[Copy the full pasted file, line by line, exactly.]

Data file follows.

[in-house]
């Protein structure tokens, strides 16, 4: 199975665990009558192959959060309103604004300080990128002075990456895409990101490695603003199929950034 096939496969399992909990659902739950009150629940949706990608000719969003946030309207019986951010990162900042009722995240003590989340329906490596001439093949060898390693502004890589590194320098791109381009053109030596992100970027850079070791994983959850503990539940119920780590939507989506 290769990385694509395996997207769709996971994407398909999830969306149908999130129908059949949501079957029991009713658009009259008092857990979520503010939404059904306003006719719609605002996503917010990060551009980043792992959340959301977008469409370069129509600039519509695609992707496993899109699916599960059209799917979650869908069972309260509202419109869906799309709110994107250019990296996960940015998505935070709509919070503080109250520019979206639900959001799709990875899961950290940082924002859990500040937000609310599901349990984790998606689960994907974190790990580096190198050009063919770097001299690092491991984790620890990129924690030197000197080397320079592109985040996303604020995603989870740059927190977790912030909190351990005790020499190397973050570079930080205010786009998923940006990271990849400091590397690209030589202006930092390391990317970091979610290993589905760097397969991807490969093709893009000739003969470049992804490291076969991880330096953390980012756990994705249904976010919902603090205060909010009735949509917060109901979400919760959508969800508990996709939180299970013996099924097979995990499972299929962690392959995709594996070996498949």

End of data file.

[in-house]
């Protein structure tokens, strides 16, 4: 199975665990009558192959959060309103604004300080990128002075990456895409990101490695603003199929950034 096939496969399992909990659902739950009150629940949706990608000719969003946030309207019986951010990162900042009722995240003590989340329906490596001439093949060898390693502004890589590194320098791109381009053109030596992100970027850079070791994983959850503990539940119920780590939507989506 290769990385694509395996997207769709996971994407398909999830969306149908999130129908059949949501079957029991009713658009009259008092857990979520503010939404059904306003006719719609605002996503917010990060551009980043792992959340959301977008469409370069129509600039519509695609992707496993899109699916599960059209799917979650869908069972309260509202419109869906799309709110994107250019990296996960940015998505935070709509919070503080109250520019979206639900959001799709990875899961950290940082924002859990500040937000609310599901349990984790998606689960994907974190790990580096190198050009063919770097001299690092491991984790620890990129924690030197000197080397320079592109985040996303604020995603989870740059927190977790912030909190351990005790020499190397973050570079930080205010786009998923940006990271990849400091590397690209030589202006930092390391990317970091979610290993589905760097397969991807490969093709893009000739003969470049992804490291076969991880330096953390980012756990994705249904976010919902603090205060909010009735949509917060109901979400919760959508969800508990996709939180299970013996099924097979995990499972299929962690392959995709594996070996498949």